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Location: Toronto, Ontario, Canada

I've been online since 1971 and I like to smoothe the way for everyone else. Among other things I co-founded Sympatico, the world's first easy-to-use Internet service (and Canada's largest).

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Monday, March 19, 2007

Reduced barriers to entry for ... narcissism!

Almost everyone I know is talking about Twitter. I think that’s because they’re trying to justify using it.

In early January, to try to figure out what all the fuss was about, I signed up and started reading friends’ “tweets”. This month, after the fuss increased, I started issuing tweets more often myself, to get more experience of the other side. It didn’t help me appreciate Twitter.

Tara Hunt says that “it is a terribly narcissistic mistake to believe that anyone gives a flying snake about what you ate for breakfast”, and sees tweets as “A legacy, if you will, of our lifetime. Something for our grandchildren to look back at and see how we lived.

I think it is a terribly narcissistic mistake to believe that our grandchildren will be much more interested in what we had for breakfast than our friends are. They might take that sort of look back into history a few times in an entire lifetime. After all, they’ll be busy keeping up with their own friends’ tweets. (Won’t they?)

I see the current popularity of Twitter resulting from the confluence of two things: a reduced barrier to entry for narcissism on the part of those writing (blogging got us started, but a blog post takes a lot more time than a tweet), and a fear of social isolation on the part of those reading. To stay with the pack you have to pay attention and keep up. Because if you don’t, you’ll have to rely on your real friends for connection — and hope that they still have time left over for you after their Twitter friends.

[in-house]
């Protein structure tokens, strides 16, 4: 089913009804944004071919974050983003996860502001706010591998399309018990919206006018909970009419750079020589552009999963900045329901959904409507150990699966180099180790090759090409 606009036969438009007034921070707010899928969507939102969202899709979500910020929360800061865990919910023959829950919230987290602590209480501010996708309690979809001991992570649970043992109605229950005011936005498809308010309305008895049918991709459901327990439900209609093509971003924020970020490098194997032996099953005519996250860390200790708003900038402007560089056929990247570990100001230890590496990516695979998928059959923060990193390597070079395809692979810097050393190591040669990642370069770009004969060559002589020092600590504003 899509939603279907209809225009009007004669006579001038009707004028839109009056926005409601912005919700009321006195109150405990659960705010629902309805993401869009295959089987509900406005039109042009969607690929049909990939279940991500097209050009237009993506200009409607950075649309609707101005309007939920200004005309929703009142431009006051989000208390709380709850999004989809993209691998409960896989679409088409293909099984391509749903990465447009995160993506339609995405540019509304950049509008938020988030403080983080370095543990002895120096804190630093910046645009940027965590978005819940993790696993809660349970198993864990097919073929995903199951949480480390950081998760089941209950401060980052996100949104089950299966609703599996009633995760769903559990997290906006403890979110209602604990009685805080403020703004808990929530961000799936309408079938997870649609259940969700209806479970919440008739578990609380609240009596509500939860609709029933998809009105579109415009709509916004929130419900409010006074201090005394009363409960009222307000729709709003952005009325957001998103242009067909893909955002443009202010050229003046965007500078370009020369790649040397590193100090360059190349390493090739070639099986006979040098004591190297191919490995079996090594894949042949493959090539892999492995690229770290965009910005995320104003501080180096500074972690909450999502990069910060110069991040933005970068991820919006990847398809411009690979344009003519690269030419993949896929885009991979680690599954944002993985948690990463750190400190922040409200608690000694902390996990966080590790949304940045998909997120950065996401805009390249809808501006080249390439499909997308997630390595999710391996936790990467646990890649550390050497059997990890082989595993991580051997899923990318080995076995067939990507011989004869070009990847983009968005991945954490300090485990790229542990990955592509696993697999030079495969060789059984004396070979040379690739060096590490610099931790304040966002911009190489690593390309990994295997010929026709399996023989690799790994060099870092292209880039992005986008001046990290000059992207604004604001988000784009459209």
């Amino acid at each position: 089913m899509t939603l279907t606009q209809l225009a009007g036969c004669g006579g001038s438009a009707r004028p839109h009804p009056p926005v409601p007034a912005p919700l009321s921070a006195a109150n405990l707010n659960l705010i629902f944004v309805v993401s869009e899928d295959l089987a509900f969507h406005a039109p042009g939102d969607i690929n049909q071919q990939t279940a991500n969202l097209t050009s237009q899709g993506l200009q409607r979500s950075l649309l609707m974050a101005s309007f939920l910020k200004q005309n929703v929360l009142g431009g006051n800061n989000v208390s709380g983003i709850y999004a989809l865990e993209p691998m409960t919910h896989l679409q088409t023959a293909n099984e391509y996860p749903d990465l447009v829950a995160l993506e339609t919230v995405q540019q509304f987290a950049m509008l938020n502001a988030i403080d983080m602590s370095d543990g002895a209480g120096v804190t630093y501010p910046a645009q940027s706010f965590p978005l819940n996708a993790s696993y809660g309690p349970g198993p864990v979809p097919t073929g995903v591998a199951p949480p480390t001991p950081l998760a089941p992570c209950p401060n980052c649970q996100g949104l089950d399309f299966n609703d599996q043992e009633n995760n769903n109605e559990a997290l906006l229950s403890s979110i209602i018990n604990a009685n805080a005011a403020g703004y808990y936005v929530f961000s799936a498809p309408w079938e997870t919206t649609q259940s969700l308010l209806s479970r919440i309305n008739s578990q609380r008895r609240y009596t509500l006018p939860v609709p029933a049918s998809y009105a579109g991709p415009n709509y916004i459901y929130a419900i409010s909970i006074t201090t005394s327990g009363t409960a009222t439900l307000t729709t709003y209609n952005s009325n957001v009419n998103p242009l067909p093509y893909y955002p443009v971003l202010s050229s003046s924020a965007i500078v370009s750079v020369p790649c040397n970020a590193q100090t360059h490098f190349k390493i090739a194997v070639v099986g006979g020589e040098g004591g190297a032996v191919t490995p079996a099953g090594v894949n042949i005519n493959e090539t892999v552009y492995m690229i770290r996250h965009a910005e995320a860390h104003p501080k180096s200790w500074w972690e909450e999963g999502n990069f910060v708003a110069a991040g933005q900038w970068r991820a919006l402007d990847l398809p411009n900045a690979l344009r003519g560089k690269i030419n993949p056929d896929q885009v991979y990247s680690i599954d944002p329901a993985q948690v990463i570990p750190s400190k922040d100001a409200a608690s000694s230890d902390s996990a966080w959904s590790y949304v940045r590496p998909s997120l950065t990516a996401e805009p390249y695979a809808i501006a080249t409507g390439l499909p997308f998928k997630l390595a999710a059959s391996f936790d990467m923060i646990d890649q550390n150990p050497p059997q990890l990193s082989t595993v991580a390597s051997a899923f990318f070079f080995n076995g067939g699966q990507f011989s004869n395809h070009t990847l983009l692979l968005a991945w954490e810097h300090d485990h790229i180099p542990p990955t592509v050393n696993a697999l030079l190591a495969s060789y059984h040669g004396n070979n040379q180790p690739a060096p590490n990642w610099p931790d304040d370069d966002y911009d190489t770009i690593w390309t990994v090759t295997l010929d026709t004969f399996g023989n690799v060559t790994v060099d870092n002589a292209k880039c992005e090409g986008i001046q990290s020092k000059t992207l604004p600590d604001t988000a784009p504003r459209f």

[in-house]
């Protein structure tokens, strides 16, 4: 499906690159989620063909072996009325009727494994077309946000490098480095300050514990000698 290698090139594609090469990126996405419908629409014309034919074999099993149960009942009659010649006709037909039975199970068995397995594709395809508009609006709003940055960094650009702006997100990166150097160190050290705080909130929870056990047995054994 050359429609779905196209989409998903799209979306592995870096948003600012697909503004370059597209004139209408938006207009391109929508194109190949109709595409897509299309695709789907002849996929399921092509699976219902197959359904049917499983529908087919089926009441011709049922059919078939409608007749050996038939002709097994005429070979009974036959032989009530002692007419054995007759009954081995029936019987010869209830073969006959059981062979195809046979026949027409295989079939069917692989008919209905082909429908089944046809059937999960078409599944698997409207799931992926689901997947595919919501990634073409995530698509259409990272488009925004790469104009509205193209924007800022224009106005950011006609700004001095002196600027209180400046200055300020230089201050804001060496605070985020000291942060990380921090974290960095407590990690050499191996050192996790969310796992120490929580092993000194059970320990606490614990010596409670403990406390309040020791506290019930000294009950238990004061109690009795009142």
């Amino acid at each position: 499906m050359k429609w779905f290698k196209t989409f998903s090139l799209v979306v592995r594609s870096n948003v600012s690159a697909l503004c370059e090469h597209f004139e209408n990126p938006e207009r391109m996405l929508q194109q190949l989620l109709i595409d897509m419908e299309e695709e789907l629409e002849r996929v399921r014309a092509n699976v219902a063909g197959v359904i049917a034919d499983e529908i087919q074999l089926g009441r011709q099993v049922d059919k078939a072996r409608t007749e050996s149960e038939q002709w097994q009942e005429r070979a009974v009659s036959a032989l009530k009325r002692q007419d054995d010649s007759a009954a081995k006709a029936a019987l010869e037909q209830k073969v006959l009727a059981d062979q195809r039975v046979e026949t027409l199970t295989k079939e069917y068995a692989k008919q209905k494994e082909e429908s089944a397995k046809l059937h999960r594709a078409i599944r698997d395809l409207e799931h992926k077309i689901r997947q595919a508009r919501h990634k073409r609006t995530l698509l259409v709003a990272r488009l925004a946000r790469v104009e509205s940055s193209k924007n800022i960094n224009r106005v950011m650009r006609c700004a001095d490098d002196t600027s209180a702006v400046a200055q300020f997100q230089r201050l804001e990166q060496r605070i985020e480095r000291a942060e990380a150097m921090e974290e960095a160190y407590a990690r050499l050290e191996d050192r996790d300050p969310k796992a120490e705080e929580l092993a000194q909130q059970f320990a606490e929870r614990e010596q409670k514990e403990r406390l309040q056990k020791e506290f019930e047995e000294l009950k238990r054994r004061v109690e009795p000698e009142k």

I suppose a nicer spin on it would be to say that Twitter is about feeling connected. (Not to be confused with being connected.) Back in 1995 I gained insight into television from an article in Wired Magazine by Evan I. Schwartz:
... People watch television for an entirely different reason: to feel that they are part of something larger than their own lives. Why else would so many people know so much about characters in Cicily, Alaska, and the Melrose Place apartment complex without learning the names of their real neighbors? TV watchers seek out characters and stories with which to identify. It’s a deep psychological fix that cant be explained in economic terms. They also turn it on for company, as background noise.

Twitter sounds a lot like that, and I don’t expect such needs to go away.

But what of the production side? Currently we are in an economic bubble, and at times like this narcissism is indulged. When the social mood turns down, I expect narcissism to become uncool, and take Twitter’s popularity with it.


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